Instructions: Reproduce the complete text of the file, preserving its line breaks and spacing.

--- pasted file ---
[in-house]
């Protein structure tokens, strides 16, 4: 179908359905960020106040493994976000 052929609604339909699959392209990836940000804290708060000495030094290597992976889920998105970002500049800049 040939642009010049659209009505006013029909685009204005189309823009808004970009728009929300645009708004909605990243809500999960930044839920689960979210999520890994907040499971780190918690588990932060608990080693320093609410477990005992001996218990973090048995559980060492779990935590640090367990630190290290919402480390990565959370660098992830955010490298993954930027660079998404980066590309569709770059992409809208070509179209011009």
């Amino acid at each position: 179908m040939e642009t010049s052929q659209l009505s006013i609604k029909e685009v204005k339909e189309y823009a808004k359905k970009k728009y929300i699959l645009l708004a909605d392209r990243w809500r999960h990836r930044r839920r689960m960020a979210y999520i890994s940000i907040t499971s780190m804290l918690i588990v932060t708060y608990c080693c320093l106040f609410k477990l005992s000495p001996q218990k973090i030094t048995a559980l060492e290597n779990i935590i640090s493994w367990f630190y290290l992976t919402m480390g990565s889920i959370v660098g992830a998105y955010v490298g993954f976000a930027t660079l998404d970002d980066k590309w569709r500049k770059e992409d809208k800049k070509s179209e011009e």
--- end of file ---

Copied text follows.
[in-house]
């Protein structure tokens, strides 16, 4: 179908359905960020106040493994976000 052929609604339909699959392209990836940000804290708060000495030094290597992976889920998105970002500049800049 040939642009010049659209009505006013029909685009204005189309823009808004970009728009929300645009708004909605990243809500999960930044839920689960979210999520890994907040499971780190918690588990932060608990080693320093609410477990005992001996218990973090048995559980060492779990935590640090367990630190290290919402480390990565959370660098992830955010490298993954930027660079998404980066590309569709770059992409809208070509179209011009």
């Amino acid at each position: 179908m040939e642009t010049s052929q659209l009505s006013i609604k029909e685009v204005k339909e189309y823009a808004k359905k970009k728009y929300i699959l645009l708004a909605d392209r990243w809500r999960h990836r930044r839920r689960m960020a979210y999520i890994s940000i907040t499971s780190m804290l918690i588990v932060t708060y608990c080693c320093l106040f609410k477990l005992s000495p001996q218990k973090i030094t048995a559980l060492e290597n779990i935590i640090s493994w367990f630190y290290l992976t919402m480390g990565s889920i959370v660098g992830a998105y955010v490298g993954f976000a930027t660079l998404d970002d980066k590309w569709r500049k770059e992409d809208k800049k070509s179209e011009e």